To anyone that has ever dreamt of a castle in the sky.
I’m pretty excited about playing through Oddworld: New ‘n’ Tasty.
As a kid, I adored Abe’s Oddysee and spent a lot of time drawing characters from that world, so it’s only fitting that I’d illustrate a Slig to celebrate New ‘n’ Tasty’s release.
By Alex Griendling / Blog / Twitter
Oddworld meets pixel art!
A reminder of Silent Hill 2’s awesome camera direction. This was the single most memorable moment in the game for me. The way Pyramid Head hides in plain sight is terrifying.
I recall walking down the corridor with this backward-facing camera view, twisting and turning around 90 degree bends, Maria following close behind. Eventually I realised that he was following us, but the real terror came from my uncertainty of just how long he had been there without me realising.
Silent Hills ‘P.T.’ evoked a similar fear, this time derived from the first person perspective. When I looked online I saw images of several places where a nightmarish figure had been watching me from outside a window or up on a balcony, and I never even noticed it. How long was it watching me? How many times did I walk right past it?
This terrifying prospect instils a dread that spills beyond the safe boundaries of the game.
Oddworld: New ‘n’ Tasty ~ Alf’s Escape
A small subset of us at Just Add Water were given free rein to make a brand new level for New ‘n’ Tasty. This is what we made.
It’s an all-new section of RuptureFarms, designed to provide a hardcore challenge for those who enjoyed the original Abe’s Oddysee’s brutal difficulty!
In Alf’s Escape, you must rescue Alf (the fez-donning, tea-loving Mudokon first seen in Abe’s Exoddus) from certain salami.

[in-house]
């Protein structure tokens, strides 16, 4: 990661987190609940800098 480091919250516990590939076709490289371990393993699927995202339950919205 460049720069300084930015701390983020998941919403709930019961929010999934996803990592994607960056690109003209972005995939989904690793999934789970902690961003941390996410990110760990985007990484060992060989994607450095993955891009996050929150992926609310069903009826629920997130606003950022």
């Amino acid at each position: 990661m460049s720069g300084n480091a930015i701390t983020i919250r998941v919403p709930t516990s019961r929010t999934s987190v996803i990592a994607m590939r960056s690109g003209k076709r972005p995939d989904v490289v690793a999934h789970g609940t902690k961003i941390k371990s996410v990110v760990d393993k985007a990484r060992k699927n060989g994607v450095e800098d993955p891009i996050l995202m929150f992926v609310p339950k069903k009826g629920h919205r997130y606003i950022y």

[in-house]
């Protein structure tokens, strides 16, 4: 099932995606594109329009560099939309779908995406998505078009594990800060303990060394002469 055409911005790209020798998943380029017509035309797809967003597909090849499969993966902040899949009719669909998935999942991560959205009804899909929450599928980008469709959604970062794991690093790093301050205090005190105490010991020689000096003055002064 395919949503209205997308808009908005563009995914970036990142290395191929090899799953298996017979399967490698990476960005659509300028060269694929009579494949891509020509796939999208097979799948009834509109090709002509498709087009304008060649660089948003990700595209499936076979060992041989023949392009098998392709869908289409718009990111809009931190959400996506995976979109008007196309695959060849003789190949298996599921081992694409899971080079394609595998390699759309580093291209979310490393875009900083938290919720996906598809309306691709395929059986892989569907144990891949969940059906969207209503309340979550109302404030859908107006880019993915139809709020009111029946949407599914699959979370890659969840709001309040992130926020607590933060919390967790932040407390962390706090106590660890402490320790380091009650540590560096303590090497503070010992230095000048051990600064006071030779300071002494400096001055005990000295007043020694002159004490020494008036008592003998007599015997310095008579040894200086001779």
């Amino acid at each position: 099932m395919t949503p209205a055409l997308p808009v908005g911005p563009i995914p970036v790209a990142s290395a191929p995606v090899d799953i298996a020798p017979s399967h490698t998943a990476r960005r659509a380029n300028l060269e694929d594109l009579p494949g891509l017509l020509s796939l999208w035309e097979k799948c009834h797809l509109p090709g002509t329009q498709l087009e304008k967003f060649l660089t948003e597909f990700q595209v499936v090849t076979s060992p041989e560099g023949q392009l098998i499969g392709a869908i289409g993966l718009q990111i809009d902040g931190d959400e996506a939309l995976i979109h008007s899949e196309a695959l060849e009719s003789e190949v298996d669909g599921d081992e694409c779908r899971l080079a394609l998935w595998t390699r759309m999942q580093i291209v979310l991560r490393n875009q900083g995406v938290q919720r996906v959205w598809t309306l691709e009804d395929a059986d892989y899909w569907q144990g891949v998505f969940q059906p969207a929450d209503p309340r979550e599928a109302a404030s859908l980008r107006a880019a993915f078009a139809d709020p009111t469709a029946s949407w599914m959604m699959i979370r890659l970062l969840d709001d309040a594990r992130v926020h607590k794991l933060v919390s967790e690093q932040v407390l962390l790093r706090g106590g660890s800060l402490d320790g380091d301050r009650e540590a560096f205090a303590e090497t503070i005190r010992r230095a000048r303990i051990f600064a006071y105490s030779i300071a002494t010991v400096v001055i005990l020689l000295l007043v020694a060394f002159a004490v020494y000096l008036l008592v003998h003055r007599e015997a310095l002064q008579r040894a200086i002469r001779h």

More information here.
About dioramas, there was a certain cute feature in the first Naruto Ultimate Ninja Storm fighting game. In the game, there was a store which you could buy objects like character trophies a la Smash Bros, music, arenas and cinematics for every character's ultimate move. Now, the thing is, if you collected certain components, it unlocked a diorama (either instantly or to buy, I can't remember) that used those components to imitate a part from the anime storyline (continue in next ask)
This isn’t exactly what I had in mind, but I think it’s actually a cool narrative tool so thanks for sharing it!
I have a fascination with environments and the dinky geometric/structural aspects of dioramas. I like how they can fit so many details into such a compact little space. (I find it weird that I like this because usually I’m a big proponent of minimalism. Perhaps it’s the fact that there are still very clear boundaries to the scene so it’s still neat and tidy.)
The Naruto example seems to steer away from the ‘detailed scene’ idea (the environments are actually pretty sparse) and focuses on the character drama instead. Interesting example though, thank you!
I’m gradually being drawn into a fascination with dioramas and miniature scenes. I love the idea of this tiny segmented chunk of a world, everything neatly contained within a little box.
So I’ve started experimenting with small terrariums. If it goes well I’m going to expand into larger ones and maybe combine them with diorama elements.
I’d love to make something digital in this vein too. I posted about Captain Toad: Treasure Tracker last month, and I still want to explore this avenue of game design and create some cool little worlds.
Does anyone have any useful stuff to share, regarding terrariums, dioramas or diorama-like video games?